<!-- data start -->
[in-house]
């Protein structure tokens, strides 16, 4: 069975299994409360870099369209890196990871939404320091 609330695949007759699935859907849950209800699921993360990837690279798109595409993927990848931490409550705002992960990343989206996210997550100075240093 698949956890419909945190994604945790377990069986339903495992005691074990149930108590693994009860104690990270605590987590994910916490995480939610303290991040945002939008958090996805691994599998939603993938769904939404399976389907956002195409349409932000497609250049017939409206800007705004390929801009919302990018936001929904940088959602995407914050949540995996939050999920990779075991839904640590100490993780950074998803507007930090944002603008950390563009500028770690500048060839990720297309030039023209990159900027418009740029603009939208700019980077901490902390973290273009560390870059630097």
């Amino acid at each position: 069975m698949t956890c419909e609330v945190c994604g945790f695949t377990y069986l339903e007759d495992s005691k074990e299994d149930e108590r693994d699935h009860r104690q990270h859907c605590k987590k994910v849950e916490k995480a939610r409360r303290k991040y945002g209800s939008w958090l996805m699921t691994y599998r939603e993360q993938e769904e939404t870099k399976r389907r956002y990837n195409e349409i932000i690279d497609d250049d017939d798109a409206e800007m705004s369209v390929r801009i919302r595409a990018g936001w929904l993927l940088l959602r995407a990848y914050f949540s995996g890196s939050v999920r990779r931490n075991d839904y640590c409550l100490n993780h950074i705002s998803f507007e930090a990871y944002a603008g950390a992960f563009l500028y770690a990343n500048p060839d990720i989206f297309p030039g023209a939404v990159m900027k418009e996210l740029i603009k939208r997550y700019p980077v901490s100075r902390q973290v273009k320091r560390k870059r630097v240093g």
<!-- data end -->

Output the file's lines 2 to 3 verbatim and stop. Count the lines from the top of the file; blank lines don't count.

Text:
């Protein structure tokens, strides 16, 4: 069975299994409360870099369209890196990871939404320091 609330695949007759699935859907849950209800699921993360990837690279798109595409993927990848931490409550705002992960990343989206996210997550100075240093 698949956890419909945190994604945790377990069986339903495992005691074990149930108590693994009860104690990270605590987590994910916490995480939610303290991040945002939008958090996805691994599998939603993938769904939404399976389907956002195409349409932000497609250049017939409206800007705004390929801009919302990018936001929904940088959602995407914050949540995996939050999920990779075991839904640590100490993780950074998803507007930090944002603008950390563009500028770690500048060839990720297309030039023209990159900027418009740029603009939208700019980077901490902390973290273009560390870059630097």
């Amino acid at each position: 069975m698949t956890c419909e609330v945190c994604g945790f695949t377990y069986l339903e007759d495992s005691k074990e299994d149930e108590r693994d699935h009860r104690q990270h859907c605590k987590k994910v849950e916490k995480a939610r409360r303290k991040y945002g209800s939008w958090l996805m699921t691994y599998r939603e993360q993938e769904e939404t870099k399976r389907r956002y990837n195409e349409i932000i690279d497609d250049d017939d798109a409206e800007m705004s369209v390929r801009i919302r595409a990018g936001w929904l993927l940088l959602r995407a990848y914050f949540s995996g890196s939050v999920r990779r931490n075991d839904y640590c409550l100490n993780h950074i705002s998803f507007e930090a990871y944002a603008g950390a992960f563009l500028y770690a990343n500048p060839d990720i989206f297309p030039g023209a939404v990159m900027k418009e996210l740029i603009k939208r997550y700019p980077v901490s100075r902390q973290v273009k320091r560390k870059r630097v240093g």